Some sort of epic grandeur. This would go on to become the title of one of the definitive biographies of Fitzgerald’s life, as it captures the essence of it. Always self-aware, always holding two ideas - the present and the future - in his head, Fitzgerald gnawed the bones of his potential and justified his destruction. He died from a heart attack in 1940 at age 44. If he had sobered himself from his intoxication with tragedy - and drinking dozens of beers a day - he would have witnessed the redemption of his potential. But maybe that wouldn’t have mattered to him. It wasn’t redemption he was after: it was legacy.
Potential has post-mortem properties. In 1945, five years after his death, The Great Gatsby became a sensation when more than 100,000 copies were shipped to American soldiers overseas as World War II ended. As writer Chris Gash explains:
While waiting to go home, troops were more bored than ever. (Two years after the war ended, there were still 1.5 million people stationed overseas.) With that kind of audience, Gatsby reached readers beyond Fitzgerald’s dreams. In fact, because soldiers passed the books around, each ASE copy was read about seven times. More than one million soldiers read Fitzgerald’s Great American Novel.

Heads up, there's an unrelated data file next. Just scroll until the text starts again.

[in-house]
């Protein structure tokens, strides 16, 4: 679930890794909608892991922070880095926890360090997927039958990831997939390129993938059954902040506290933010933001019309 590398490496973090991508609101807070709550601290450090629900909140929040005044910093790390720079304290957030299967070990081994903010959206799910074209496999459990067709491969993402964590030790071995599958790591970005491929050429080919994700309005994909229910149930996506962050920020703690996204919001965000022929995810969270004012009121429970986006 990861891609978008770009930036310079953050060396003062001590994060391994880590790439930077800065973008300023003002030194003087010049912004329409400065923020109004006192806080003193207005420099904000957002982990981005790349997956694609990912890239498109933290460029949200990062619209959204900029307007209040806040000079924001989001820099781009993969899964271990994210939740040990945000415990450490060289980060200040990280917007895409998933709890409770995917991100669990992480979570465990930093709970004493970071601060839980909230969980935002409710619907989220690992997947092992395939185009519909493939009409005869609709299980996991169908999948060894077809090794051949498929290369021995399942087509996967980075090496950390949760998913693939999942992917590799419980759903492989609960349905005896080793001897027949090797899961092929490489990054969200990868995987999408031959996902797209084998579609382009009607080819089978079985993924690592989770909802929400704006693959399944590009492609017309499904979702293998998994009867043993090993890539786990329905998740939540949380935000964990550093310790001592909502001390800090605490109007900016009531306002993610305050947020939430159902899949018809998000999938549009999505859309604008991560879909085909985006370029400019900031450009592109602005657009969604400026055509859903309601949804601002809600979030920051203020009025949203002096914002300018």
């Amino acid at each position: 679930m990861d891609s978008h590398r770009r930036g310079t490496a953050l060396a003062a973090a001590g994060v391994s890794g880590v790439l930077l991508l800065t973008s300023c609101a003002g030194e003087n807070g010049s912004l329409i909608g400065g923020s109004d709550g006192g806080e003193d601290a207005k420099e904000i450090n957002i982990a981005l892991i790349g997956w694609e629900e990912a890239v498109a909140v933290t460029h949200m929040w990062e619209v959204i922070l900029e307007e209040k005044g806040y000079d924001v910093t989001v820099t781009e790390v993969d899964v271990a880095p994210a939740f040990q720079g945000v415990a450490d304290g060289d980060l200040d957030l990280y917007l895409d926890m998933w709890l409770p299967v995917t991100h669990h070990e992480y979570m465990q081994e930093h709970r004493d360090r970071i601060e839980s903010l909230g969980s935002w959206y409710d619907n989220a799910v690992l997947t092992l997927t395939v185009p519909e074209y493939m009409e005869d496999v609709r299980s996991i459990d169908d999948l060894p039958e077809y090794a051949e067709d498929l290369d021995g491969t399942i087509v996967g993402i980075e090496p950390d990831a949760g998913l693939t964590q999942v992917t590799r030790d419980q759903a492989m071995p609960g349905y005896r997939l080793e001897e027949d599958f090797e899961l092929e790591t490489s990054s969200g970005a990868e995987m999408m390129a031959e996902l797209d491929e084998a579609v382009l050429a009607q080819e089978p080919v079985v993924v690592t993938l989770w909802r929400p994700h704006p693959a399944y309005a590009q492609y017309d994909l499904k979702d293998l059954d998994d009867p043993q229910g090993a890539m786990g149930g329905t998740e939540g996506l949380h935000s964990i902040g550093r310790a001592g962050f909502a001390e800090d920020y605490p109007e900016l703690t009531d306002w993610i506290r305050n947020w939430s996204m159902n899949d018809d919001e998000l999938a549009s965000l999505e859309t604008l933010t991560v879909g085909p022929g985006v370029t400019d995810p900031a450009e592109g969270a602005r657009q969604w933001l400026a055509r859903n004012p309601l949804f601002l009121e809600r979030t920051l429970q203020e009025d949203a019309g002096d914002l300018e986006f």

For a man who earned $13.13 in royalties in the last year his life, this validation would have seemed heaven-sent. He had achieved the potential he had envisioned for himself all along and, just as he had predicted, it had all happened after he died. And, The Great Gatsby, most of all, would indeed go on to become one of those things called a Great American Novel at last, a monument and portrait and epitaph of the pain we all feel, sometimes, when we start to drink a little too much of the poison elixir we call potential, a novel that, with just 47,000 words, is as precious as the purpose we hold close to our hearts to tell ourselves it’s all worth it.